For many companies the end of 2014 will also be the end of the budget year and marketing managers will be thinking about the budget for 2015.
Hopefully there will be a formal budget and not just a sum of money allocated to marketing. And that budget should be detailed, typically on a spreadsheet to show how the investment is to be deployed in accordance with a marketing plan. I use the term investment because the whole point of a marketing plan and the accompanying budget to implement it, is to achieve a return on the investment just the same as if investing in new plant to improve efficiency for example.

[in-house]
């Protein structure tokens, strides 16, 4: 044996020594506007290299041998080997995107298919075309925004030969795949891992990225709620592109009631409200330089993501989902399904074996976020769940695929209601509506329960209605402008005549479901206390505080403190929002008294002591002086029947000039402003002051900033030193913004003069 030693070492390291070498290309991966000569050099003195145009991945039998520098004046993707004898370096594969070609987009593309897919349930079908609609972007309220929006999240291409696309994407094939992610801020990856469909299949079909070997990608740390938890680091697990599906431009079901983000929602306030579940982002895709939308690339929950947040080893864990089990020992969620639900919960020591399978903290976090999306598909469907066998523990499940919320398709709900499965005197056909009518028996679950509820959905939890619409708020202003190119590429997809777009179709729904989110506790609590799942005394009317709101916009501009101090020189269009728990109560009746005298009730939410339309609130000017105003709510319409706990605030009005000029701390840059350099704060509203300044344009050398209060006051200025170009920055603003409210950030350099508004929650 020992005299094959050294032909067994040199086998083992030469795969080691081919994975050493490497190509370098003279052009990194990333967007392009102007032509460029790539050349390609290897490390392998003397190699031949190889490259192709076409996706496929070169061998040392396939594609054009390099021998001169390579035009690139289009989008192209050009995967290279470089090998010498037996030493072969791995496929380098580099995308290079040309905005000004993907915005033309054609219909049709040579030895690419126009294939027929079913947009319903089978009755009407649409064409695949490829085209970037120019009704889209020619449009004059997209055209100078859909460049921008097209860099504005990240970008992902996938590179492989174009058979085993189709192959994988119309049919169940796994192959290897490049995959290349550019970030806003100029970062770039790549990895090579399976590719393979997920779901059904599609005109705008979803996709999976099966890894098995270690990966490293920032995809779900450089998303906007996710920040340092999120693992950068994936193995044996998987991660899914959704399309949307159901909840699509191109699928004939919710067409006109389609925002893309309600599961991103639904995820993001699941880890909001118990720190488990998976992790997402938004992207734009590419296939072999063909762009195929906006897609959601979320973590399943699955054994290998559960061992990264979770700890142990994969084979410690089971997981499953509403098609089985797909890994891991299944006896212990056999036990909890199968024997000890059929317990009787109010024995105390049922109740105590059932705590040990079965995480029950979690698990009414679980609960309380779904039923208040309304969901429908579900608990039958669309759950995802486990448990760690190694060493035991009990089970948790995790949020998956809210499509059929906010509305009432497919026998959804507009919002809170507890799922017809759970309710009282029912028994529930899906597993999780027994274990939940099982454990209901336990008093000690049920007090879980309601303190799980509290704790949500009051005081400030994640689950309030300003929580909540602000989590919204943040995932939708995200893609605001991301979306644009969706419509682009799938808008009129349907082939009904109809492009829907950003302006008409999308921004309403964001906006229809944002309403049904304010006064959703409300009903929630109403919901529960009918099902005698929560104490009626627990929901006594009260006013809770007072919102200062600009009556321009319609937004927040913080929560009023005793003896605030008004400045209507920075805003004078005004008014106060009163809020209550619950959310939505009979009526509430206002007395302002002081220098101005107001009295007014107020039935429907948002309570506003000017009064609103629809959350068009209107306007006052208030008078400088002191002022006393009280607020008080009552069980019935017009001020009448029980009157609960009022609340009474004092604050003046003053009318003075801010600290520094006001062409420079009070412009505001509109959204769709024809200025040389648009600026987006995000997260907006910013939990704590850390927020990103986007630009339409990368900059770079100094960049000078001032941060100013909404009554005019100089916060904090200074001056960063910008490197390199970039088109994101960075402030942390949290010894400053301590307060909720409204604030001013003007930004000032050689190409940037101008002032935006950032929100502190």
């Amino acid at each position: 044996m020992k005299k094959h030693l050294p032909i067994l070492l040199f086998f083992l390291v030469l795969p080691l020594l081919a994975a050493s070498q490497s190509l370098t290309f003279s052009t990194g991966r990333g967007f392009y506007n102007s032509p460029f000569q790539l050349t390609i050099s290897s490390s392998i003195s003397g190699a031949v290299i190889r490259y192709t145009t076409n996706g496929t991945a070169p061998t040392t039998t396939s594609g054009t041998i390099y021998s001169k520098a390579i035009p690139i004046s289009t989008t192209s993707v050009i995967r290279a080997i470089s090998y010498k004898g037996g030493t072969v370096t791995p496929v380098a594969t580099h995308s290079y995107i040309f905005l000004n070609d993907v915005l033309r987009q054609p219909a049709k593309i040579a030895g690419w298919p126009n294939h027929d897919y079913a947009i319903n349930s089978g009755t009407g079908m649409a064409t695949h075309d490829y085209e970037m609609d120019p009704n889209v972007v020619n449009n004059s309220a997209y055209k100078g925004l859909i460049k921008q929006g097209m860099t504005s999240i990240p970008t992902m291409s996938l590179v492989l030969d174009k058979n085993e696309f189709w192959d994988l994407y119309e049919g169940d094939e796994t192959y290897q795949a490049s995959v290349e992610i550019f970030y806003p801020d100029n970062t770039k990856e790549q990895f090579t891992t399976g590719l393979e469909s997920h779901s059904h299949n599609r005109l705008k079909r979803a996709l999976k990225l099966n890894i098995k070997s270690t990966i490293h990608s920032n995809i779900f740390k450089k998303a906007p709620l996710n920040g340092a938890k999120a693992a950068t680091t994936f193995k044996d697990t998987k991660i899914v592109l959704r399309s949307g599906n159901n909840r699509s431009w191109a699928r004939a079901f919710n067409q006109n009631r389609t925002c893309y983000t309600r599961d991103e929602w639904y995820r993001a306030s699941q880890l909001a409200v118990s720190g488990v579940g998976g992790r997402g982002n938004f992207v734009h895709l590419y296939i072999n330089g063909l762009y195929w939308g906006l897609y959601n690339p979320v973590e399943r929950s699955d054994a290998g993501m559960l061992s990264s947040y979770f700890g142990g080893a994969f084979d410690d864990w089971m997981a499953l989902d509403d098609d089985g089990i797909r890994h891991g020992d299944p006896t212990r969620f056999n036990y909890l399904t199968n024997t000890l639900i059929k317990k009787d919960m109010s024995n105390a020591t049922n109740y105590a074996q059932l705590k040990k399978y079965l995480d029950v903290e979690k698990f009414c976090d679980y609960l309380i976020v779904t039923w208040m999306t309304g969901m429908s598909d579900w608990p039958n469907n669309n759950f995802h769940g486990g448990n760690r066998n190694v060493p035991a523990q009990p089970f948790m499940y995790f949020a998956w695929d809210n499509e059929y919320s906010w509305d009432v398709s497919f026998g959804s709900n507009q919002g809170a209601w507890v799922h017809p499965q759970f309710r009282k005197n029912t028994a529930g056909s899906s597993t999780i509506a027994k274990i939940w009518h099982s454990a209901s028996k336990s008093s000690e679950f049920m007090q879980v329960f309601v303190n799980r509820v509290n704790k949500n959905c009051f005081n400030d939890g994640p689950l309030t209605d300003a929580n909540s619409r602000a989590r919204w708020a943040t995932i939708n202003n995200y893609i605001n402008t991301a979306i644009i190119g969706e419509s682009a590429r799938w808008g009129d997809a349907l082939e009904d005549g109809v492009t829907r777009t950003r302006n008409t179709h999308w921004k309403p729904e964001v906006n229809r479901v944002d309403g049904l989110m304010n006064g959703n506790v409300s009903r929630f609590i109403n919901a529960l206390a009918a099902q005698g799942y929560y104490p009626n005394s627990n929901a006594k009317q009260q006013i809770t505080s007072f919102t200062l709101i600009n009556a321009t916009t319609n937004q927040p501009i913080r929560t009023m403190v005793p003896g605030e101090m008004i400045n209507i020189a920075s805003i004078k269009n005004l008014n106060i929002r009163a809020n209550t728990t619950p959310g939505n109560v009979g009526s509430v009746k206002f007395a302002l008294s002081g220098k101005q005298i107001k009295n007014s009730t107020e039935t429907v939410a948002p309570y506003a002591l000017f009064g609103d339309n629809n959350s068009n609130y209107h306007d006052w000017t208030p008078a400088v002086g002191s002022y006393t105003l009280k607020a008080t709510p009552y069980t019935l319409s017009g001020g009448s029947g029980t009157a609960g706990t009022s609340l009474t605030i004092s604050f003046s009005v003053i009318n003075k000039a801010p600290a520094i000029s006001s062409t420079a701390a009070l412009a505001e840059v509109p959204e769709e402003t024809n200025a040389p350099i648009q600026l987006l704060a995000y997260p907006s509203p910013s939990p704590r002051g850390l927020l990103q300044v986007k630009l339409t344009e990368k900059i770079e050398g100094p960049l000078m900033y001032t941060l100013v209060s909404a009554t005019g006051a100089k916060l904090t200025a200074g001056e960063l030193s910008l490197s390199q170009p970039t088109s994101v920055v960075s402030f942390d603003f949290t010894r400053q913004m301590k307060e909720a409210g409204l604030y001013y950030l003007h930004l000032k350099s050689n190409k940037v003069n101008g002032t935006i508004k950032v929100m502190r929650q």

A problem with budgets is the tendency to take last years' numbers and add a few percent for inflation. This lazy approach prevents new ideas being funded and perpetuates spend on things which may no longer be valid, so it pays to rethink the marketing strategy, marketing plan and supporting budget.
A question I sometimes get asked is how much should the marketing budget be? Some people would like this expressed as a percentage of sales, but this will vary from business to business and what needs to be achieved. One approach is to decide the marketing strategy and write the marketing plan, then figure out the cost of implementation - 'to cost the need.' The reality for most companies is driven by affordability and then prioritising the budget for most effect.